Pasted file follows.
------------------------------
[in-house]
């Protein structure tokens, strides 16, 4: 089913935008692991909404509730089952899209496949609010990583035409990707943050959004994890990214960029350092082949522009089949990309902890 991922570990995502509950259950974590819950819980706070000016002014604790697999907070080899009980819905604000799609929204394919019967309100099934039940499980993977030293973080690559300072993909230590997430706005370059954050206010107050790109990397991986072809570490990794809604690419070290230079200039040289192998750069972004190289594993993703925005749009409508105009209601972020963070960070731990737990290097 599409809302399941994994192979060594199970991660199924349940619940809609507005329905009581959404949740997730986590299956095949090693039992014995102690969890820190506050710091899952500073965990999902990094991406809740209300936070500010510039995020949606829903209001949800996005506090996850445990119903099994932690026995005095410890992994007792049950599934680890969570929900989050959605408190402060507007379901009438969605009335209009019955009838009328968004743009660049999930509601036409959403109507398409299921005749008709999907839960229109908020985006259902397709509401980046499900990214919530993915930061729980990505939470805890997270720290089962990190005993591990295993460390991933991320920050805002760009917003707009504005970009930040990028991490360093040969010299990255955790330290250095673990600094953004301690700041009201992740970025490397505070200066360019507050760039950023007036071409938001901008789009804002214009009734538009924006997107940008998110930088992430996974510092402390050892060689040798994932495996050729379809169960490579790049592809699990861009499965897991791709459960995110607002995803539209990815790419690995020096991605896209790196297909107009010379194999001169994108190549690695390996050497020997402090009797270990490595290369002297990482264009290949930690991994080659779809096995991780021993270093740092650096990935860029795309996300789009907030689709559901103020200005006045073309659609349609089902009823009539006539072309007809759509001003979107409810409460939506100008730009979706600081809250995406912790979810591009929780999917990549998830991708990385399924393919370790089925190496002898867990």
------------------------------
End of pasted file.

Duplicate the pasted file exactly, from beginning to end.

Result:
[in-house]
């Protein structure tokens, strides 16, 4: 089913935008692991909404509730089952899209496949609010990583035409990707943050959004994890990214960029350092082949522009089949990309902890 991922570990995502509950259950974590819950819980706070000016002014604790697999907070080899009980819905604000799609929204394919019967309100099934039940499980993977030293973080690559300072993909230590997430706005370059954050206010107050790109990397991986072809570490990794809604690419070290230079200039040289192998750069972004190289594993993703925005749009409508105009209601972020963070960070731990737990290097 599409809302399941994994192979060594199970991660199924349940619940809609507005329905009581959404949740997730986590299956095949090693039992014995102690969890820190506050710091899952500073965990999902990094991406809740209300936070500010510039995020949606829903209001949800996005506090996850445990119903099994932690026995005095410890992994007792049950599934680890969570929900989050959605408190402060507007379901009438969605009335209009019955009838009328968004743009660049999930509601036409959403109507398409299921005749008709999907839960229109908020985006259902397709509401980046499900990214919530993915930061729980990505939470805890997270720290089962990190005993591990295993460390991933991320920050805002760009917003707009504005970009930040990028991490360093040969010299990255955790330290250095673990600094953004301690700041009201992740970025490397505070200066360019507050760039950023007036071409938001901008789009804002214009009734538009924006997107940008998110930088992430996974510092402390050892060689040798994932495996050729379809169960490579790049592809699990861009499965897991791709459960995110607002995803539209990815790419690995020096991605896209790196297909107009010379194999001169994108190549690695390996050497020997402090009797270990490595290369002297990482264009290949930690991994080659779809096995991780021993270093740092650096990935860029795309996300789009907030689709559901103020200005006045073309659609349609089902009823009539006539072309007809759509001003979107409810409460939506100008730009979706600081809250995406912790979810591009929780999917990549998830991708990385399924393919370790089925190496002898867990």